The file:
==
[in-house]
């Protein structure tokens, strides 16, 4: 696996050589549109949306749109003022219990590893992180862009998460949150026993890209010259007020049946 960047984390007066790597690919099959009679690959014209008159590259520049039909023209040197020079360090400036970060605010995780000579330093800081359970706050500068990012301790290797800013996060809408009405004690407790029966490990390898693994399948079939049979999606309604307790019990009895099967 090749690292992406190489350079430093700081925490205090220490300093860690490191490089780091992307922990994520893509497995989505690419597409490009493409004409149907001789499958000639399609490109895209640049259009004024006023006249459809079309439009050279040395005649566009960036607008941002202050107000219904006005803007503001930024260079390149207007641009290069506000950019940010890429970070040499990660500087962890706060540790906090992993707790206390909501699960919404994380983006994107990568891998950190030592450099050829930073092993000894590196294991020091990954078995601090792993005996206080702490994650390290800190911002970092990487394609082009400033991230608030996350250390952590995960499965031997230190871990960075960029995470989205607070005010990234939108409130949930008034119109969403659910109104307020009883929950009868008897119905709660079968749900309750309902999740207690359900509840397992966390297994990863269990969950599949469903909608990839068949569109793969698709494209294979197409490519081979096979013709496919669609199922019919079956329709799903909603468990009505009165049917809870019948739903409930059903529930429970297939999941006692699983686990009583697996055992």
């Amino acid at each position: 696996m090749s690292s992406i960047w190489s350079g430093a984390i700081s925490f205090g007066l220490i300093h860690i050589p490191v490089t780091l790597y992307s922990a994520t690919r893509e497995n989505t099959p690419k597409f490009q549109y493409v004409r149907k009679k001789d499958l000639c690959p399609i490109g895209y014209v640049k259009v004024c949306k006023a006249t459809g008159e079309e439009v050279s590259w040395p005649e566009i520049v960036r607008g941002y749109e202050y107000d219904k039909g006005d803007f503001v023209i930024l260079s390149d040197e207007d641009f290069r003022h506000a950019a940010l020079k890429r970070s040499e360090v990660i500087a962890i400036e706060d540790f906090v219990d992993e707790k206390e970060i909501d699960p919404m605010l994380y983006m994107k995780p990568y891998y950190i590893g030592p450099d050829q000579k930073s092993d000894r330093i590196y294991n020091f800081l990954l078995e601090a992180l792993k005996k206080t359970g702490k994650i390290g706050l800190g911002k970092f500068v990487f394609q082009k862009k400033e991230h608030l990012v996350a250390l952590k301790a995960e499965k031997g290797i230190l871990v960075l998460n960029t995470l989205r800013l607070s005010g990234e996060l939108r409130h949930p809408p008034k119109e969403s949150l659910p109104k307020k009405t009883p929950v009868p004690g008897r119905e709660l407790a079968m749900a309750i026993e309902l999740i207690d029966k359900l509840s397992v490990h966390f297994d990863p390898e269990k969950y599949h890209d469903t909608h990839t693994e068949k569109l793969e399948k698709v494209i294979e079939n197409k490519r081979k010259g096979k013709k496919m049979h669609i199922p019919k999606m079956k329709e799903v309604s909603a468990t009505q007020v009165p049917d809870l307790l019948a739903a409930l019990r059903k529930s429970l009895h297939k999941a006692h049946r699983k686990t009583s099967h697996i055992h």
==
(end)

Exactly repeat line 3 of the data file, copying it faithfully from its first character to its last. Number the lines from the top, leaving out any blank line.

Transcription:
């Amino acid at each position: 696996m090749s690292s992406i960047w190489s350079g430093a984390i700081s925490f205090g007066l220490i300093h860690i050589p490191v490089t780091l790597y992307s922990a994520t690919r893509e497995n989505t099959p690419k597409f490009q549109y493409v004409r149907k009679k001789d499958l000639c690959p399609i490109g895209y014209v640049k259009v004024c949306k006023a006249t459809g008159e079309e439009v050279s590259w040395p005649e566009i520049v960036r607008g941002y749109e202050y107000d219904k039909g006005d803007f503001v023209i930024l260079s390149d040197e207007d641009f290069r003022h506000a950019a940010l020079k890429r970070s040499e360090v990660i500087a962890i400036e706060d540790f906090v219990d992993e707790k206390e970060i909501d699960p919404m605010l994380y983006m994107k995780p990568y891998y950190i590893g030592p450099d050829q000579k930073s092993d000894r330093i590196y294991n020091f800081l990954l078995e601090a992180l792993k005996k206080t359970g702490k994650i390290g706050l800190g911002k970092f500068v990487f394609q082009k862009k400033e991230h608030l990012v996350a250390l952590k301790a995960e499965k031997g290797i230190l871990v960075l998460n960029t995470l989205r800013l607070s005010g990234e996060l939108r409130h949930p809408p008034k119109e969403s949150l659910p109104k307020k009405t009883p929950v009868p004690g008897r119905e709660l407790a079968m749900a309750i026993e309902l999740i207690d029966k359900l509840s397992v490990h966390f297994d990863p390898e269990k969950y599949h890209d469903t909608h990839t693994e068949k569109l793969e399948k698709v494209i294979e079939n197409k490519r081979k010259g096979k013709k496919m049979h669609i199922p019919k999606m079956k329709e799903v309604s909603a468990t009505q007020v009165p049917d809870l307790l019948a739903a409930l019990r059903k529930s429970l009895h297939k999941a006692h049946r699983k686990t009583s099967h697996i055992h």